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Local Plant-Based Companies Pave the Way for a Dietary Shift

What Is a Plant-Based Diet?


With cardiovascular disease as one of the leading causes of death in North America, health experts advocate a shift to a plant-based diet, which has been found to reduce the risk of heart disease, as well as have numerous other health benefits.
 
While a plant-based diet overlaps with a vegan diet, which excludes all animal products, it encompasses a wider range of consumption choices. In general, the diet means eating mostly, if not all foods that derive from plants but it can also involve reducing plant products, like sugars, that are highly refined and often appear in processed foods.
 
A plant-based diet has been growing exponentially in popularity, with those adopting it citing reasons related to health, animal treatment, cost, weight loss, and environmental impact. Experts also argue that, like exercise, even small changes towards a more plant-based diet can be beneficial and, ultimately, sustainable in the long run.
 

Where Do You Buy Plant-Based Products?

If you’ve been contemplating  introducing more plant-based food into your diet, fortunately, there are a growing number of companies that offer appealing options. You can primarily find their products at retail businesses that prioritize local, healthy, and sustainable food. Outlets in B.C. include online stores like Vegan Supply and LivLite, and brick-and-mortar establishments such as Gaia Grocery in Tofino, Organic Acres Market in Vancouver, and Vegan Supply in Vancouver and Surrey.

With the current groundswell interest in more plant-based eating, mainstream supermarkets are also stocking products that make it easier than ever to move away from meat consumption.

Local Plant-Based Brands to Know

To help you on your journey with plant-based eating, here are some companies that craft high quality food, maximizing flavour entirely through fruits and vegetables, and other plant-based ingredients.

Elbo Jamaican Patties

Fans of Jamaican patties can rejoice. Christopher Boreland, raised in Toronto, has made it his mission to bring “patties for the people” of Vancouver. He offers three-plant based options: an earthy wild mushroom one with caramelized onions and notes of harissa and garlic; a garden chili one full of cauliflower, kidney beans, bell peppers, sweet corn, and onion; and a vegan spicy “beef” version. All you need to do is heat them up, and they’re ready to enjoy.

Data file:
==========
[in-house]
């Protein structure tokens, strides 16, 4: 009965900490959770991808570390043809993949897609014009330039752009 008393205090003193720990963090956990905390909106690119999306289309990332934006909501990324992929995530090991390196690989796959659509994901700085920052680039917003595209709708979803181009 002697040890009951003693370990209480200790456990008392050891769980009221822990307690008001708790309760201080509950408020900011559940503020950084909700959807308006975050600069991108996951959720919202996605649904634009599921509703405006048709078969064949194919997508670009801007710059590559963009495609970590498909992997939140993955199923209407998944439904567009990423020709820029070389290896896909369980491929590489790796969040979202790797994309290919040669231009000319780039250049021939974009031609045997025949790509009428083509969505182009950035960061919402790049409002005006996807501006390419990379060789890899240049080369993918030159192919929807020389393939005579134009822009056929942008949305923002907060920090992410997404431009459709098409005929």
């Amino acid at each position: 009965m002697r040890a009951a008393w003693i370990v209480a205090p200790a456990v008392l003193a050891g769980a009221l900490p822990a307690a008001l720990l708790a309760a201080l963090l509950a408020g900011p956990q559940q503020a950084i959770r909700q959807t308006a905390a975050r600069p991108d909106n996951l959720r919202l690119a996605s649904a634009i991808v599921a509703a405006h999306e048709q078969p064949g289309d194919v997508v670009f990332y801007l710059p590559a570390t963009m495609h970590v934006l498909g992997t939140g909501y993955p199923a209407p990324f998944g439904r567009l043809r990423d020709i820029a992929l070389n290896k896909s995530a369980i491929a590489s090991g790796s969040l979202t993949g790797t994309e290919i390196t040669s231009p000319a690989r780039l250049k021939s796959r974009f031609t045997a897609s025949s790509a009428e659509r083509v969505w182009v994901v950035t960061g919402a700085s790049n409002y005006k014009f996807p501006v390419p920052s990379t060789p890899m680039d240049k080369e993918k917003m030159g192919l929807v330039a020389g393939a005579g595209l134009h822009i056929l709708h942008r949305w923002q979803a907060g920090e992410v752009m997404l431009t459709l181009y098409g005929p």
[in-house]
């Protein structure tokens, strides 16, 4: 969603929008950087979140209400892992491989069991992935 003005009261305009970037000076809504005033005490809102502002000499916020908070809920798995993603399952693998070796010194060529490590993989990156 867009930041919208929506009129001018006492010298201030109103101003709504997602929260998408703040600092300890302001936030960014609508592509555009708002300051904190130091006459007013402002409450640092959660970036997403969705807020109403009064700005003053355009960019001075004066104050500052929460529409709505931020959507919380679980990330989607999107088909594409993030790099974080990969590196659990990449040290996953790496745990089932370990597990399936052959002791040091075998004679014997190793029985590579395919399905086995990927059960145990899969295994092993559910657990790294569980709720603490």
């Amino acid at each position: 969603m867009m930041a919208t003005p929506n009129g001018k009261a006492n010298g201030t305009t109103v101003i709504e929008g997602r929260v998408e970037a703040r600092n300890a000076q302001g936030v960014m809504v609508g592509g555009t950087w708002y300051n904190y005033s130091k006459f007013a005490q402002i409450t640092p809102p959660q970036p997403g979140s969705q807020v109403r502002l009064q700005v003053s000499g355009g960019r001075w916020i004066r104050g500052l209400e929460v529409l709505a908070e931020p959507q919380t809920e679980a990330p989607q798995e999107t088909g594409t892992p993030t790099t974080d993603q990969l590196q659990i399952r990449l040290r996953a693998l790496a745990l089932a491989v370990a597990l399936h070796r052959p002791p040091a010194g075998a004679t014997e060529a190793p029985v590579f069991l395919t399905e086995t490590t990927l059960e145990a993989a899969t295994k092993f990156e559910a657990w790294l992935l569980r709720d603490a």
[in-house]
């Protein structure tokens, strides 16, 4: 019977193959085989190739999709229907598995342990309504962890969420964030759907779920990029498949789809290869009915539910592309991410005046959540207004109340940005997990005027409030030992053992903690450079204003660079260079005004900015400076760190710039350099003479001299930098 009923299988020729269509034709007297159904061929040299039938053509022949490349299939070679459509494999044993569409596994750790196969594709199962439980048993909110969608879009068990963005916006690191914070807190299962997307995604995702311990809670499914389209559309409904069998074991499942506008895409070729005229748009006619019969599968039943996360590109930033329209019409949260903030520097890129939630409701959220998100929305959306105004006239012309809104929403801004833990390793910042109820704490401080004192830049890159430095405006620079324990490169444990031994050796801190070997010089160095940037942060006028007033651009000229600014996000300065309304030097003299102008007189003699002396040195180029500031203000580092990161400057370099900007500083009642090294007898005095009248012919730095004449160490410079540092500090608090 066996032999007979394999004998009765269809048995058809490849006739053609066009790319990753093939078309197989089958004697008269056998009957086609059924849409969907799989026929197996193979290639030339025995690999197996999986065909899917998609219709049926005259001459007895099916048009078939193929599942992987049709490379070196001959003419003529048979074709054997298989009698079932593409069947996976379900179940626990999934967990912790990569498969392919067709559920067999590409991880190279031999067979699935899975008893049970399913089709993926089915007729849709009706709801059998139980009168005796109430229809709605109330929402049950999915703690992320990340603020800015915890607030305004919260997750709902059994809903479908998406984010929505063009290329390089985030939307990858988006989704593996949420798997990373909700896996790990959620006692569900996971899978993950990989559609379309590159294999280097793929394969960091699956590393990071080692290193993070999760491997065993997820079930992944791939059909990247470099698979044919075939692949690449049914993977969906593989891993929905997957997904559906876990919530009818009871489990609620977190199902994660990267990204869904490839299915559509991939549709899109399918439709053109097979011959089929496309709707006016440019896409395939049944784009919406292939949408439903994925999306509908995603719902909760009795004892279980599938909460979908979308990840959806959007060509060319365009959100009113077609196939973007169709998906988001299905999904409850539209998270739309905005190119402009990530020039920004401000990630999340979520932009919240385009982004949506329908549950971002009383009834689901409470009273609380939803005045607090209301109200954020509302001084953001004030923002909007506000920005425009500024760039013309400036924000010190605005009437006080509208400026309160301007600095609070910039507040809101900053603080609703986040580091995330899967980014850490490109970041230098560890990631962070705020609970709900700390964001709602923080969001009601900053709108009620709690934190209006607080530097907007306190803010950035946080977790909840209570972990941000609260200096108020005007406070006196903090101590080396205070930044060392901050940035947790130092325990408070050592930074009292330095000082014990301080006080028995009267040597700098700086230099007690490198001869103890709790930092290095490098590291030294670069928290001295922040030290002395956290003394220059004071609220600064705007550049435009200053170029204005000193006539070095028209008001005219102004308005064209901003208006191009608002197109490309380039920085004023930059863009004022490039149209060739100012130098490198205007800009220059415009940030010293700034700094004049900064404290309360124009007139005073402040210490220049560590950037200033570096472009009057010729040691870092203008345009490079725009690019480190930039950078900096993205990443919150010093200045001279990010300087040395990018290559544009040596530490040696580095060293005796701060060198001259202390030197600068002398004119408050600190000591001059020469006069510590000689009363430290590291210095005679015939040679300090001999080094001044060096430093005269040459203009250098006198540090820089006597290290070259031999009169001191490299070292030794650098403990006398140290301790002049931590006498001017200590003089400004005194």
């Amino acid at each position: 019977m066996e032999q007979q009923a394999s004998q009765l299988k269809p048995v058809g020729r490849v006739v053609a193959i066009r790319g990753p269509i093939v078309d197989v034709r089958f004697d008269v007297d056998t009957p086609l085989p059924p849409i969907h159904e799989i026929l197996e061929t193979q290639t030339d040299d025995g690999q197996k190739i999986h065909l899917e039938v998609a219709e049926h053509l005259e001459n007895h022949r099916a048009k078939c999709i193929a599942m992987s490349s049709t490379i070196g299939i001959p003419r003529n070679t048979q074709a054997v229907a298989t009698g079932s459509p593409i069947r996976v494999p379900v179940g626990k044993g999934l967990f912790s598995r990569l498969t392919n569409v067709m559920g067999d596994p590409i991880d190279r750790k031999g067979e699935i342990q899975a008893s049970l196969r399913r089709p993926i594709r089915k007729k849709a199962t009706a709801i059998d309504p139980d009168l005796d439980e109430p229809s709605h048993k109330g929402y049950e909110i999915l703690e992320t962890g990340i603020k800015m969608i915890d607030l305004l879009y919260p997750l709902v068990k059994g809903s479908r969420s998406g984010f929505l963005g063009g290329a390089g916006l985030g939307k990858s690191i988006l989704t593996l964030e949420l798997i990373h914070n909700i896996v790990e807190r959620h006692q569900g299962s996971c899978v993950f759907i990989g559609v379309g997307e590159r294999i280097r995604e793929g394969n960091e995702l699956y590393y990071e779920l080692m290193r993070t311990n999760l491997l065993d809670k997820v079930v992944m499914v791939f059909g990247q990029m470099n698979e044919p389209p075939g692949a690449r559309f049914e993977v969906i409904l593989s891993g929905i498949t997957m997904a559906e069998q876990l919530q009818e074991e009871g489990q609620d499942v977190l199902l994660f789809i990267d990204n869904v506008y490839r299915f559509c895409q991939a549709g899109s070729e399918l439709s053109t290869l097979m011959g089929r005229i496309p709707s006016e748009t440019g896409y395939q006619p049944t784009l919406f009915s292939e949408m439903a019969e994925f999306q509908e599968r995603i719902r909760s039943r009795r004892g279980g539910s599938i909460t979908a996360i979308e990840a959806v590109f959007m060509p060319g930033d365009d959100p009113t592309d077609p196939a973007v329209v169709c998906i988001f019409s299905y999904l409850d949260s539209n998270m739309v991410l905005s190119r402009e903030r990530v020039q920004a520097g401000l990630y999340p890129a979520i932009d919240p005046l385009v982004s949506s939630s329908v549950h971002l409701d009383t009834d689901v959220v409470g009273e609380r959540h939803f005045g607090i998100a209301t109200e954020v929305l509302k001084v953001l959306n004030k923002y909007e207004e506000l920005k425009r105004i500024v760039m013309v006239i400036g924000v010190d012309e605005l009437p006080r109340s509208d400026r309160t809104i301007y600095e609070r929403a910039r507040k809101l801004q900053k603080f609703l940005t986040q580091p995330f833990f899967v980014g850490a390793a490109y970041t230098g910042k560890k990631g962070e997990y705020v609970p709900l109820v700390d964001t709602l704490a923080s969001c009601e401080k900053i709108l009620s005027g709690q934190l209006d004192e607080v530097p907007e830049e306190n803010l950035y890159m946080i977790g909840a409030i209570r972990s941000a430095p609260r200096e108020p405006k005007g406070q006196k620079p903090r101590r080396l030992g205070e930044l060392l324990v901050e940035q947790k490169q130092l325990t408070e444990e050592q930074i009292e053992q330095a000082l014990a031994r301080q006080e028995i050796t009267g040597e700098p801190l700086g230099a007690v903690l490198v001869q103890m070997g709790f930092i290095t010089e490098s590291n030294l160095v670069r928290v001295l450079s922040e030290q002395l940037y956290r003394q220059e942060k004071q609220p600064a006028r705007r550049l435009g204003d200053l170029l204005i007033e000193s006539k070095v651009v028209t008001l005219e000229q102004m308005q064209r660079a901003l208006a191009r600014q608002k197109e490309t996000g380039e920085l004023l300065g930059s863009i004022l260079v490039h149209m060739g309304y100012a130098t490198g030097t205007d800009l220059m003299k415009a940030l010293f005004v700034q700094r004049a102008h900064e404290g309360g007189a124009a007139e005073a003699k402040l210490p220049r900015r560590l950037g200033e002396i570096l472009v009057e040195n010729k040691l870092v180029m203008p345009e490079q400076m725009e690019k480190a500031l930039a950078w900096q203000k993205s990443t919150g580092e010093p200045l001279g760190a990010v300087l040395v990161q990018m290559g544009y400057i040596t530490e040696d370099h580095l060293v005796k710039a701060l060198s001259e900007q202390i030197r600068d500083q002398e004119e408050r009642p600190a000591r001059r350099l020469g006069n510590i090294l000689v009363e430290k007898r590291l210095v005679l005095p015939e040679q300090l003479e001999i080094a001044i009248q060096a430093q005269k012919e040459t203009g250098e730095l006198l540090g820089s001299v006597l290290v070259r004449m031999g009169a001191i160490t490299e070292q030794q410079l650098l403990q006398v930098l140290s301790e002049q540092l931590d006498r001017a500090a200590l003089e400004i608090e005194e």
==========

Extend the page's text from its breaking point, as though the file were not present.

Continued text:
Chris Boreland

Save Da Sea

Aki Kaltenbach came to a realization while running her family’s Japanese restaurants in Whistler: she had to create plant-based seafood to help save the planet’s oceans. After founding her Victoria-based business, her first goal was to come up with a version of smoked “salmon,” that would mimic the texture of the original without resorting to food colouring and used whole, nutritious ingredients. Her finished product consists of carrots infused with the flavour of maple syrup, natural hickory, seaweed, and sea salt, so that you get all of the taste of smoked salmon without negatively impacting salmon stocks.

Save Da Sea

Kula Foods 

Asha Wheeldon, founder of Vancouver’s Kula Foods, believes passionately in the power of community to further well-being. Drawing upon her upbringing in Kenya, she creates nutritious products that celebrate African food culture and plant-based eating. Wheeldon’s cooking also incorporates Middle Eastern and Caribbean flavours, which she discovered while living in Toronto. Kula’s products exemplify how plant-based meals can be incredibly flavourful and satisfying. A spicy chick-un stew features soy curls in a smoky and spicy tomato sauce while pulled jackfruit, simmered in BBQ sauce, makes for a wonderful meat substitute in tacos or sandwiches.